In the United States, homeless populations have more than 10 times the risk of tuberculosis as that of the general population. One reason is that many people experiencing homelessness are already infected with tuberculosis, having been exposed during past stays in shelters. While treatment can clear the infection and prevent development of disease, people experiencing homelessness have had trouble completing the three- to six-month-long treatment.
The project will develop a partnership involving Boston Health Care for the Homeless, Mercy Care (Atlanta), Healthcare for the Homeless – Houston, public tuberculosis programs in the three cities, and the applicant (a researcher). The three community-based organizations provide healthcare services to persons experiencing homelessness, and these organizations have Community Advisory Boards composed of persons affected by homelessness. Tuberculosis programs provide free treatment for tuberculosis infection but lack resources to work in communities. The applicant contributes experience in implementing tuberculosis infection treatment studies.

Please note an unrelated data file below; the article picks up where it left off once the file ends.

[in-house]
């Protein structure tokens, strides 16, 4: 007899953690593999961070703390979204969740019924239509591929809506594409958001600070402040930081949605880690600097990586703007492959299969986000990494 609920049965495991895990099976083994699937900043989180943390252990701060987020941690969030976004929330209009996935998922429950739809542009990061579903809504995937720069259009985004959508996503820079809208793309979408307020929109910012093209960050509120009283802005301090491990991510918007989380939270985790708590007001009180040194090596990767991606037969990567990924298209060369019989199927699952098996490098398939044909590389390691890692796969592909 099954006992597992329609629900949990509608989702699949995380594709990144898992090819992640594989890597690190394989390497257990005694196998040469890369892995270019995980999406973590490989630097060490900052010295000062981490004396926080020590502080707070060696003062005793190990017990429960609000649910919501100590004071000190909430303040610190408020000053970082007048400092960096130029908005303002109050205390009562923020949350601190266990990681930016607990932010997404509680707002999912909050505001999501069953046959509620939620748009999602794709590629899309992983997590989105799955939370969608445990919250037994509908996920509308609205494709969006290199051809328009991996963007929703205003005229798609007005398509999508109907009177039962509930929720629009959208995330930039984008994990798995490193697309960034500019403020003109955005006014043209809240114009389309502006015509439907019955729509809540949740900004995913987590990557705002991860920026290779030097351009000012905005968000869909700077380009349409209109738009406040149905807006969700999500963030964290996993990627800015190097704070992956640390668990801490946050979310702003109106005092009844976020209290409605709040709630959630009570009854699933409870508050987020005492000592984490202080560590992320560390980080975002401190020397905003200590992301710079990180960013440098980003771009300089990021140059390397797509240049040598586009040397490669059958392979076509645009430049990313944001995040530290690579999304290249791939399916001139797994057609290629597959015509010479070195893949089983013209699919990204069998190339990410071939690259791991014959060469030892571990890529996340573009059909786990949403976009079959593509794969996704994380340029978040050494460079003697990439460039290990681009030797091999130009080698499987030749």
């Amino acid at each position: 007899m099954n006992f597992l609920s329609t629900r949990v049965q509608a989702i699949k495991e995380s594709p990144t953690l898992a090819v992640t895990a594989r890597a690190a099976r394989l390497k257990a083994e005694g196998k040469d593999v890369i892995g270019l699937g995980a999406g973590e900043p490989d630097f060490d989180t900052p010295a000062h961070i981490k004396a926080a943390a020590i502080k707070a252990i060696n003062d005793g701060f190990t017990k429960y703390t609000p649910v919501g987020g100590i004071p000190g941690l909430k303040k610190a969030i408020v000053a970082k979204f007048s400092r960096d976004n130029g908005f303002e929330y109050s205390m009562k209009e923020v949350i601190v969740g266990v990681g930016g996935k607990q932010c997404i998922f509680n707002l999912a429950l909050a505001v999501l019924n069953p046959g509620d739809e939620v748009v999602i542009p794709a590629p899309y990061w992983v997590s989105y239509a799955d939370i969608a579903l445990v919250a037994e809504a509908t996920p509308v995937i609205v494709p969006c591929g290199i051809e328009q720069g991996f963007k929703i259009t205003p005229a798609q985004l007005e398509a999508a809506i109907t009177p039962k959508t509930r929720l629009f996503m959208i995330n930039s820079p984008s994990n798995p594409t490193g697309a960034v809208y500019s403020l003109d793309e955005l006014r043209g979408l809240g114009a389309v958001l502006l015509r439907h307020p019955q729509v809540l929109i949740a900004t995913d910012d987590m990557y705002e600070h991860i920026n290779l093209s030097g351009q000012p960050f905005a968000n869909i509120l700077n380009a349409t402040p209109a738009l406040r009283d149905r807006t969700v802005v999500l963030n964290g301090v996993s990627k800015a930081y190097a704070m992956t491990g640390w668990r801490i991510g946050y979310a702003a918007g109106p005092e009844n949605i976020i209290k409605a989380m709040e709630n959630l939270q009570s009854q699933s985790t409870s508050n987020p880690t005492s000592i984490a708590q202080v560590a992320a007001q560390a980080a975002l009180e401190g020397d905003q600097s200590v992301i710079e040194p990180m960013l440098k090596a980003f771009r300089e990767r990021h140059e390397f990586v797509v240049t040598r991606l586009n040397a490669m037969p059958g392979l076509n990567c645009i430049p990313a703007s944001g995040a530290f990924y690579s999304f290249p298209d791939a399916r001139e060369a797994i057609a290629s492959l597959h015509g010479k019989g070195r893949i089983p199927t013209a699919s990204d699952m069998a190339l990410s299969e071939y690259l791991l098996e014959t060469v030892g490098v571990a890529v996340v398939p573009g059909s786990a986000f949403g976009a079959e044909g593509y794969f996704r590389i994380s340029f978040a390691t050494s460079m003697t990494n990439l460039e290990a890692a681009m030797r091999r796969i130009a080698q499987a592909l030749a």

The project objectives are to (1) engage providers and homeless community members to discuss strategies for delivering tuberculosis infection treatment and propose patient-centered measures of treatment quality, and (2) develop a comparative effectiveness research proposal evaluating different models to deliver this treatment in homeless communities. The applicant will engage Community Advisory Board members, healthcare providers, and tuberculosis program staff members in each city. Community-based organizations will convene focus groups of persons experiencing homelessness. A cross-site working group will be formed. A conference will be held to discuss ideas for treatment delivery and patient-centered outcome measures. The applicant and community-based co-leads will prepare a multisite patient-centered outcomes research funding application focused on treating tuberculosis infection.
*All proposed projects, including requested budgets and project periods, are approved subject to a programmatic and budget review by PCORI staff and the negotiation of a formal award contract.